Sometimes employees in Asia can be a little too helpful for comfort.
There’s a stereotype that in the Southern US, people are more friendly. In most cases that’s true. It’s not unusual to have a conversation with a stranger. It’s acceptable to ask a stranger for directions. It’s not uncommon to have a conversation with your server and, depending on where you go, it doesn’t take long to become a “regular”.
Now, take that hospitality and re-imagine it as something aggressive and unwanted and that’s what you get from many sales clerks in Asia. Add being a white foreigner to that and you wind up being harassed almost nonstop when in a shopping area.
It’s not particular to any one country either. I’ve experienced it in every country I’ve visited in Asia so far.
The first time I took a trip to the Philippines we stopped by a mall. Which mall it was slips my mind now, but we were in a big department store. I think we were looking for some new socks.
(Picture from the store where the sock incident occurred. This outfit looked really gay so I took a photo of it to laugh at later.)
Distributed throughout the area were dozens of sales people. They looked like vultures. As soon as I stepped off the laminated walkway and onto the carpeting and showed the slightest interest in something on the shelf it was like watching cats descend on a bowl of fresh fish.
“May I help you sir?” “Would you be interested in this sir?” “How about this?” “We have a special right now on…”
All this before I’d even finished looking at the first package of socks I’d picked up. How am I supposed to know what I want before I’ve had a chance to properly browse? And what makes this horde of sales people think I’m incapable of picking out a package of socks on my own? I don’t have to be a local to successfully complete that mission!
Jalan Petaling, Kuala Lumpur, Malaysia
This one was kind of expected, since it was, after all, a tourist area. But it’s still unnerving to walk down a row of stalls and have people constantly calling, “Sir! Good deal sir! Hello! Hello! Hello!” As if I didn’t hear them when they first started talking, and I’ll stop just because they say hello? I don’t think so.
Patong Beach, Phuket, Thailand
Again, this is somewhat expected because it’s a tourist area, but some of them were seriously aggressive. They would step out in front of you and try to block you from moving on as they waved flyers and menus in your face. One of them even tried to grab my arm. That’s definitely not cool.
You don’t see that sort of thing happening in Singapore quite as much. Well, it’s not as aggressive anyway. If you enter a store and start handling the clothes one person may stop by and ask if you need assistance, but if you decline, they leave you alone. My only issue is that they approach you as soon as you start browsing. Then, when you do need assistance they’re elsewhere, behind the register or in the stock room. It would make more sense for them to approach you after a few minutes of being in the store.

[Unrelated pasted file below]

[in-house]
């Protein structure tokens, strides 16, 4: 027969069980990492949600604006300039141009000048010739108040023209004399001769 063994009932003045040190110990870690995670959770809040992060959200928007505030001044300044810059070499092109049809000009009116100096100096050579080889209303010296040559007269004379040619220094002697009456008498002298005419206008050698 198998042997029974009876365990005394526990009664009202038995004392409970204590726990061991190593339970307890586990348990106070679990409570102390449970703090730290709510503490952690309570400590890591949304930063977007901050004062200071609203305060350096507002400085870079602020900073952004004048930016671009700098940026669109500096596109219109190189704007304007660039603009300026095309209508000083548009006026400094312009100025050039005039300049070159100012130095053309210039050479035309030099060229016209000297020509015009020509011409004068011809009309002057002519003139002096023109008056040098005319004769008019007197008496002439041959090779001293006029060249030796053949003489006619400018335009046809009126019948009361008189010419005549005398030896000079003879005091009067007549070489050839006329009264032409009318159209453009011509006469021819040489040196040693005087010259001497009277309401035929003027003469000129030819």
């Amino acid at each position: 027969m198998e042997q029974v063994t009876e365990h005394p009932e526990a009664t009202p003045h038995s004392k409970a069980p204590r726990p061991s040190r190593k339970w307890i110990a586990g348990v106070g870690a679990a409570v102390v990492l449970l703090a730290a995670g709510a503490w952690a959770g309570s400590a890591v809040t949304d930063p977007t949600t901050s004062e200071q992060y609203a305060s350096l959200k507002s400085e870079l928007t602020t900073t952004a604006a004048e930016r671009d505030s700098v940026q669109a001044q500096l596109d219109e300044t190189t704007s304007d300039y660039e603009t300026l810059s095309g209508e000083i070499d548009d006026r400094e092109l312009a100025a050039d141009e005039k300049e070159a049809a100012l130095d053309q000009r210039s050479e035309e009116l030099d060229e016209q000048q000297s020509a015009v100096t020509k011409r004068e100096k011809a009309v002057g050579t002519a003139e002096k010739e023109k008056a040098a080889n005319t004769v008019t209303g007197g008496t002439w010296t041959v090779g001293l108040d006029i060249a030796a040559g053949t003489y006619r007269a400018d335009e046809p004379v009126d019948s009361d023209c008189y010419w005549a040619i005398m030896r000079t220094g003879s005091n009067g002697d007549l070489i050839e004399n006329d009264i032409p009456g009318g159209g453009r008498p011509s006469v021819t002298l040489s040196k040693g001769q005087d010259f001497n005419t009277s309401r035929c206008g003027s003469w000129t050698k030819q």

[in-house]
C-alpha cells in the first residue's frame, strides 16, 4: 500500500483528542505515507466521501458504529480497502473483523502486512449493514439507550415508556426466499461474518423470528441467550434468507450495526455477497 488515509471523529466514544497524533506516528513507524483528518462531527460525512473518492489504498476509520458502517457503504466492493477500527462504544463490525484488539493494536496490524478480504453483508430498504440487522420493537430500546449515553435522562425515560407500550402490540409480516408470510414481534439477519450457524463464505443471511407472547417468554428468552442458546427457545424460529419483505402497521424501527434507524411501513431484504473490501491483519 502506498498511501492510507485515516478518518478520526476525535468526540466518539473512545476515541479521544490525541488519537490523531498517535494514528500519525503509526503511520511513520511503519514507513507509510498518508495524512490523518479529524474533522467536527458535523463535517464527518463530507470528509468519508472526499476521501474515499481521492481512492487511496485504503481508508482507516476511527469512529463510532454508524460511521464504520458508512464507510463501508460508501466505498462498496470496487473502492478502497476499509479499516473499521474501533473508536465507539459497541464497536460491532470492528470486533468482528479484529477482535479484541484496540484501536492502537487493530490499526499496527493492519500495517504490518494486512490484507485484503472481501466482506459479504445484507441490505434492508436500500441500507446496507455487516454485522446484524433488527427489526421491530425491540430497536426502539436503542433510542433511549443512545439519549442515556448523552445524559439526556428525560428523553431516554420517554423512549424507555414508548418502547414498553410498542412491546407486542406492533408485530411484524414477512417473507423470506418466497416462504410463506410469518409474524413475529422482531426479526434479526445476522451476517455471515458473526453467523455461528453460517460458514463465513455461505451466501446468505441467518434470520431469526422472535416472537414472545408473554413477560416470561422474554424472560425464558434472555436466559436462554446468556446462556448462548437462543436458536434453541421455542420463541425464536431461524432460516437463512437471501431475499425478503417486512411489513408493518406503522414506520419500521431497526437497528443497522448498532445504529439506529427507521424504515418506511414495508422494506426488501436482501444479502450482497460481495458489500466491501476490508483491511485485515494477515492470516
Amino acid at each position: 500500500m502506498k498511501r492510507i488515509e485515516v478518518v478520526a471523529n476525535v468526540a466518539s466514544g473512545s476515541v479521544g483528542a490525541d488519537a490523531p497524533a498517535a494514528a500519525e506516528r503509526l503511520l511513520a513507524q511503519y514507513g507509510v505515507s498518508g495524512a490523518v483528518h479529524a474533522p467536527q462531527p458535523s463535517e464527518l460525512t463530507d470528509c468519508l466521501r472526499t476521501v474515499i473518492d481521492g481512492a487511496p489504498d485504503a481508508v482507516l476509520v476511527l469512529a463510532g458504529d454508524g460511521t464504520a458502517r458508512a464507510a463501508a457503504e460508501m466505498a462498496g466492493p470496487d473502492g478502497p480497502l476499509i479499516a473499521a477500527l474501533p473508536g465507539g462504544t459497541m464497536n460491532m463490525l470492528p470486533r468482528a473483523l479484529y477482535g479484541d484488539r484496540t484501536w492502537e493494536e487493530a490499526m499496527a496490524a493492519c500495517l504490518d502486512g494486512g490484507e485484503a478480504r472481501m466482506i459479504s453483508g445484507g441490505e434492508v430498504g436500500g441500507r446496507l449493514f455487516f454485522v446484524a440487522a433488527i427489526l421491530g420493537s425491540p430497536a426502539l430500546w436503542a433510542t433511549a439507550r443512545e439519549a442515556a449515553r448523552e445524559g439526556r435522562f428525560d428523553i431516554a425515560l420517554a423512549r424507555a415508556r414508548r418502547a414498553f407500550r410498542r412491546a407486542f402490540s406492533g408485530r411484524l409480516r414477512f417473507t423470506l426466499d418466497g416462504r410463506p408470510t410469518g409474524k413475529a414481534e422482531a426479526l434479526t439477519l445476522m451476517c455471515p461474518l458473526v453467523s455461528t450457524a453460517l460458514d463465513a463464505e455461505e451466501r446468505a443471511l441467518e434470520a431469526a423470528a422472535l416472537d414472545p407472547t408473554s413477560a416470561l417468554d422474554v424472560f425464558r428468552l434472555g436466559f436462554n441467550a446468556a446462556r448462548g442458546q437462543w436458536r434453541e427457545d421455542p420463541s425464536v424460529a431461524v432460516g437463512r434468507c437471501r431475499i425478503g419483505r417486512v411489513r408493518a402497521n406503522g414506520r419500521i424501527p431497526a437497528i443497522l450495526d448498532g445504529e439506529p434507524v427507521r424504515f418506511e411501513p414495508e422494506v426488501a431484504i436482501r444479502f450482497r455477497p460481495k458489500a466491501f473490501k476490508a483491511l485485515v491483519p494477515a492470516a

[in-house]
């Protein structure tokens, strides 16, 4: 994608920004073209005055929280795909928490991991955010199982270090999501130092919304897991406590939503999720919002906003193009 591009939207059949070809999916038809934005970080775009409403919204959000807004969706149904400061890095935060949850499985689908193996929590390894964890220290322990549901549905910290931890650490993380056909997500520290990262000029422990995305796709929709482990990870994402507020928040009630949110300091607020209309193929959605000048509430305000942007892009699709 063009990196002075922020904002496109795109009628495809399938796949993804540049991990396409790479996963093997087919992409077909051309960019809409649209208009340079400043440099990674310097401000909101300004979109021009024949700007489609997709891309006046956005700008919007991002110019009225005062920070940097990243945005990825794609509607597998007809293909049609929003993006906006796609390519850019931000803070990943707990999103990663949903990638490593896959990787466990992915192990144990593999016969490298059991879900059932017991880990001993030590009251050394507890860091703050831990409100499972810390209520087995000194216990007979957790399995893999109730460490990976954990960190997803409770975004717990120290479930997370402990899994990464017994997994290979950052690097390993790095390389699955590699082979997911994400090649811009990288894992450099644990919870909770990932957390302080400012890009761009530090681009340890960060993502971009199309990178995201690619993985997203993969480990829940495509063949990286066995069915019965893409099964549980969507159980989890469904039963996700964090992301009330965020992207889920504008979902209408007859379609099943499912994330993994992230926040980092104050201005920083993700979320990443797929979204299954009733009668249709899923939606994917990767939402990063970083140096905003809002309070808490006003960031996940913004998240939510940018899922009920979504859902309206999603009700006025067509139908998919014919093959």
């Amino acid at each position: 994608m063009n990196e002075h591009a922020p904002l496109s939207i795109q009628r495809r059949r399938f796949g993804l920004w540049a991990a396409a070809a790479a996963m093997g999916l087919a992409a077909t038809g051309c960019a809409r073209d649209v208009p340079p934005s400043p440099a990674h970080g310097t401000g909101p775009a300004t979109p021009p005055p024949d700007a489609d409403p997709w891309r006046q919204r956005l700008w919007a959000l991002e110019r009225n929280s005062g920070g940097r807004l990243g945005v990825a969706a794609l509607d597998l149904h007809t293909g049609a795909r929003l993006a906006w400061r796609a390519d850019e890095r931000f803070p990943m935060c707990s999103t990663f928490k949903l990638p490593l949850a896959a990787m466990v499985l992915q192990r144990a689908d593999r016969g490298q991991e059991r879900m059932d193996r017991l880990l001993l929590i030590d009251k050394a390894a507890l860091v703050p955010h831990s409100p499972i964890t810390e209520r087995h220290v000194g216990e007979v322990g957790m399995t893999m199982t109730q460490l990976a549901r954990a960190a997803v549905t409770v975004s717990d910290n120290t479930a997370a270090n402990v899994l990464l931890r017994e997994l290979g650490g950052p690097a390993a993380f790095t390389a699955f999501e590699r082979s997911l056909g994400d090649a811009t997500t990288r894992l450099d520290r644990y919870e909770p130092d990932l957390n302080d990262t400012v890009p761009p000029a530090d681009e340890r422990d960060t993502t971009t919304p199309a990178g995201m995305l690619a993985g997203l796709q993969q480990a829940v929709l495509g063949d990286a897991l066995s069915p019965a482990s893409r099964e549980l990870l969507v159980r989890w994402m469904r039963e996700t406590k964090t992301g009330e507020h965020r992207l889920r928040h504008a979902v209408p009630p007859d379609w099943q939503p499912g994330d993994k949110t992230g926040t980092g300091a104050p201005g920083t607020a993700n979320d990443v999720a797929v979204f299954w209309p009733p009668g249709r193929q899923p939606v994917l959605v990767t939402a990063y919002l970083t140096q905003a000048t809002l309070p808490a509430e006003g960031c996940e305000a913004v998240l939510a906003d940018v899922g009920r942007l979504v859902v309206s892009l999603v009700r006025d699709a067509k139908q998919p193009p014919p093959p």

Where it is a bit bothersome is at the hawker centers and food courts. People will call out to you and try to draw your attention. Some of them are more subtle. They try to be friendly, or try to guilt you into buying. There’s a particular woman that sells fish soup at the nearby hawker that tries to win people over with a charming smile. So, like I said, not so bad, but still more than what I’m used to.
It Just Doesn’t Work!
I suppose you could say this adds to the excitement and experience of visiting these places, but I’d rather relax and not have to worry about being hounded by people every time I get near a store, restaurant or bar. Rather than draw me into a sale, what this type of behavior does is push me away. I don’t want to feel like I’m being forced into making a purchase and I definitely don’t want to be hassled on a vacation. Well, Singapore doesn’t really count as a vacation, since I live there, but I thought it was worth adding for comparison.
Oh, and one other thing I noticed is that there seem to be more salespeople in Asian stores than in the US, where you sometimes spend 10 minutes trying to find a single employee to help you with something.
Your Worst Customer Service Experience Was In:(online surveys)